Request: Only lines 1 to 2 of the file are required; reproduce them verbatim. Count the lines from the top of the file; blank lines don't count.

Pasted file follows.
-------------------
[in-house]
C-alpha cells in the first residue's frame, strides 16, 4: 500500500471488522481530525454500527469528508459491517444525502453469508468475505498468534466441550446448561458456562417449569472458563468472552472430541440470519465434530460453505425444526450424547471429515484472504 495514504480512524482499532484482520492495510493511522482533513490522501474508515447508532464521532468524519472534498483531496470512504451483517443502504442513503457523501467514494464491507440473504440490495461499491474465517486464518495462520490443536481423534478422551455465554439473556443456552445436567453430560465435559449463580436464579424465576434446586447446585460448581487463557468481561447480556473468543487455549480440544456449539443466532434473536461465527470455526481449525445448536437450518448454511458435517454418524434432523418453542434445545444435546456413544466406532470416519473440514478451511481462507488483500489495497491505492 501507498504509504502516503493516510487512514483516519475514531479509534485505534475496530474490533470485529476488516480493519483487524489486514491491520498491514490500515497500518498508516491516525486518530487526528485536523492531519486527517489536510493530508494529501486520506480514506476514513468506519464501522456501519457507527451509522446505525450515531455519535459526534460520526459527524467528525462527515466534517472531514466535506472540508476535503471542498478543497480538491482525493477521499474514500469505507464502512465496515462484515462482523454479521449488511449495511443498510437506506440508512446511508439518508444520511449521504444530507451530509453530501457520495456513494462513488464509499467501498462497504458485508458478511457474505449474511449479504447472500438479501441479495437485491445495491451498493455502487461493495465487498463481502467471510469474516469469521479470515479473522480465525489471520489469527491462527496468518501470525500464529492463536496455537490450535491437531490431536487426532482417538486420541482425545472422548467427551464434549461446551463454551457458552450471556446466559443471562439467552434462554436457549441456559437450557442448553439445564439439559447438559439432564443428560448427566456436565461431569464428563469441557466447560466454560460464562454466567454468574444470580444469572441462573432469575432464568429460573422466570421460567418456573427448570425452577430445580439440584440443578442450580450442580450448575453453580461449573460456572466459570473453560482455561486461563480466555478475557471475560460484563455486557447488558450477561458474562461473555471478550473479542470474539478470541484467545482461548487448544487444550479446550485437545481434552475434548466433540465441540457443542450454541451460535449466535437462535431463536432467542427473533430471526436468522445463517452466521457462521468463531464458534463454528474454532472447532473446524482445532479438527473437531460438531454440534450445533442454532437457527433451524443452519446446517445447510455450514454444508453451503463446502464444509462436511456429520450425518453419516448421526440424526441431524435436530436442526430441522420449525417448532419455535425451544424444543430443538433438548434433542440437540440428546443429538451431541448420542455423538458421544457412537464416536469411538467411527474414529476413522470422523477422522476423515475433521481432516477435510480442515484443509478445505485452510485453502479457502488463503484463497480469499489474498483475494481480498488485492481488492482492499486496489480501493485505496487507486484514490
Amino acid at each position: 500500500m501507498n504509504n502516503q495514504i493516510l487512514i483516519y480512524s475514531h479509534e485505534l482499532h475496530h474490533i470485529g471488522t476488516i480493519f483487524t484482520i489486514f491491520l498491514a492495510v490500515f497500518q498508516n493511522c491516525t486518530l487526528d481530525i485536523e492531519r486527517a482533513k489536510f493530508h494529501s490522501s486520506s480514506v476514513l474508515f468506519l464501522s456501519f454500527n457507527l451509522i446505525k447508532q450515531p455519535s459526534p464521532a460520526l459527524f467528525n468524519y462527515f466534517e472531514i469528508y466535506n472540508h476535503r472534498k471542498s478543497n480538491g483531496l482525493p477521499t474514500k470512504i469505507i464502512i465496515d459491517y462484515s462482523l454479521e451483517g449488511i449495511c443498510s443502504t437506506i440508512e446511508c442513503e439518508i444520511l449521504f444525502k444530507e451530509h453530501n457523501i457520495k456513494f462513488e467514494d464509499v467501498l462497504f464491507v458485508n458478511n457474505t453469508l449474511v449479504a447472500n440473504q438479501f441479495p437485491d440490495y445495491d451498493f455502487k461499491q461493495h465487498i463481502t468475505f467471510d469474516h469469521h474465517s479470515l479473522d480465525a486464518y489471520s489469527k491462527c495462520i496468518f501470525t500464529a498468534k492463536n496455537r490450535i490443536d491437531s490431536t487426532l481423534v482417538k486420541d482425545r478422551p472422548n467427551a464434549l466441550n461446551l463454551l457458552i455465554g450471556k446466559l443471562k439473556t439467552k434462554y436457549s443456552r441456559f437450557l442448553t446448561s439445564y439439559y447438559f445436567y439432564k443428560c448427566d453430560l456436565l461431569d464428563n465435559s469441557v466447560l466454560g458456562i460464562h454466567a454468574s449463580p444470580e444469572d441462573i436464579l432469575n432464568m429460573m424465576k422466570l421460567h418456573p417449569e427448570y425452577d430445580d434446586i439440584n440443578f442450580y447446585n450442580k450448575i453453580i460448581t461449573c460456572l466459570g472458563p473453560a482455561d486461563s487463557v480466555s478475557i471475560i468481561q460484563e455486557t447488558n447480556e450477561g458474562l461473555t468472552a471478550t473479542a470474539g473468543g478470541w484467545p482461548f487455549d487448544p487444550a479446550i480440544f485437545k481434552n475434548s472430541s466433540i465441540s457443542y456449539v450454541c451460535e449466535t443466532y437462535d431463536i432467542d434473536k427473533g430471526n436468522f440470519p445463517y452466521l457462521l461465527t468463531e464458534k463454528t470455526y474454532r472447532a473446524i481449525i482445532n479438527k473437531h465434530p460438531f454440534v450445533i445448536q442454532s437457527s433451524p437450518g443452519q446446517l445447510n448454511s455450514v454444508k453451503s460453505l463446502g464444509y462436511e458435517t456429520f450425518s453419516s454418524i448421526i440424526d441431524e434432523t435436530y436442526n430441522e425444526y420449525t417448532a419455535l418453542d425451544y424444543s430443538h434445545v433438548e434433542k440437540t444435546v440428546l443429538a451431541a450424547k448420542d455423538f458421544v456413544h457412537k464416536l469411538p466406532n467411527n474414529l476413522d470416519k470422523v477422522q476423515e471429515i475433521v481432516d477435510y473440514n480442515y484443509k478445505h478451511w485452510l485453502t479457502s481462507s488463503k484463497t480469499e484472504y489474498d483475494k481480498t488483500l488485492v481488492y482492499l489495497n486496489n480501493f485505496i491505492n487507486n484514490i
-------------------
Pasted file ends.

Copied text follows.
[in-house]
C-alpha cells in the first residue's frame, strides 16, 4: 500500500471488522481530525454500527469528508459491517444525502453469508468475505498468534466441550446448561458456562417449569472458563468472552472430541440470519465434530460453505425444526450424547471429515484472504 495514504480512524482499532484482520492495510493511522482533513490522501474508515447508532464521532468524519472534498483531496470512504451483517443502504442513503457523501467514494464491507440473504440490495461499491474465517486464518495462520490443536481423534478422551455465554439473556443456552445436567453430560465435559449463580436464579424465576434446586447446585460448581487463557468481561447480556473468543487455549480440544456449539443466532434473536461465527470455526481449525445448536437450518448454511458435517454418524434432523418453542434445545444435546456413544466406532470416519473440514478451511481462507488483500489495497491505492 501507498504509504502516503493516510487512514483516519475514531479509534485505534475496530474490533470485529476488516480493519483487524489486514491491520498491514490500515497500518498508516491516525486518530487526528485536523492531519486527517489536510493530508494529501486520506480514506476514513468506519464501522456501519457507527451509522446505525450515531455519535459526534460520526459527524467528525462527515466534517472531514466535506472540508476535503471542498478543497480538491482525493477521499474514500469505507464502512465496515462484515462482523454479521449488511449495511443498510437506506440508512446511508439518508444520511449521504444530507451530509453530501457520495456513494462513488464509499467501498462497504458485508458478511457474505449474511449479504447472500438479501441479495437485491445495491451498493455502487461493495465487498463481502467471510469474516469469521479470515479473522480465525489471520489469527491462527496468518501470525500464529492463536496455537490450535491437531490431536487426532482417538486420541482425545472422548467427551464434549461446551463454551457458552450471556446466559443471562439467552434462554436457549441456559437450557442448553439445564439439559447438559439432564443428560448427566456436565461431569464428563469441557466447560466454560460464562454466567454468574444470580444469572441462573432469575432464568429460573422466570421460567418456573427448570425452577430445580439440584440443578442450580450442580450448575453453580461449573460456572466459570473453560482455561486461563480466555478475557471475560460484563455486557447488558450477561458474562461473555471478550473479542470474539478470541484467545482461548487448544487444550479446550485437545481434552475434548466433540465441540457443542450454541451460535449466535437462535431463536432467542427473533430471526436468522445463517452466521457462521468463531464458534463454528474454532472447532473446524482445532479438527473437531460438531454440534450445533442454532437457527433451524443452519446446517445447510455450514454444508453451503463446502464444509462436511456429520450425518453419516448421526440424526441431524435436530436442526430441522420449525417448532419455535425451544424444543430443538433438548434433542440437540440428546443429538451431541448420542455423538458421544457412537464416536469411538467411527474414529476413522470422523477422522476423515475433521481432516477435510480442515484443509478445505485452510485453502479457502488463503484463497480469499489474498483475494481480498488485492481488492482492499486496489480501493485505496487507486484514490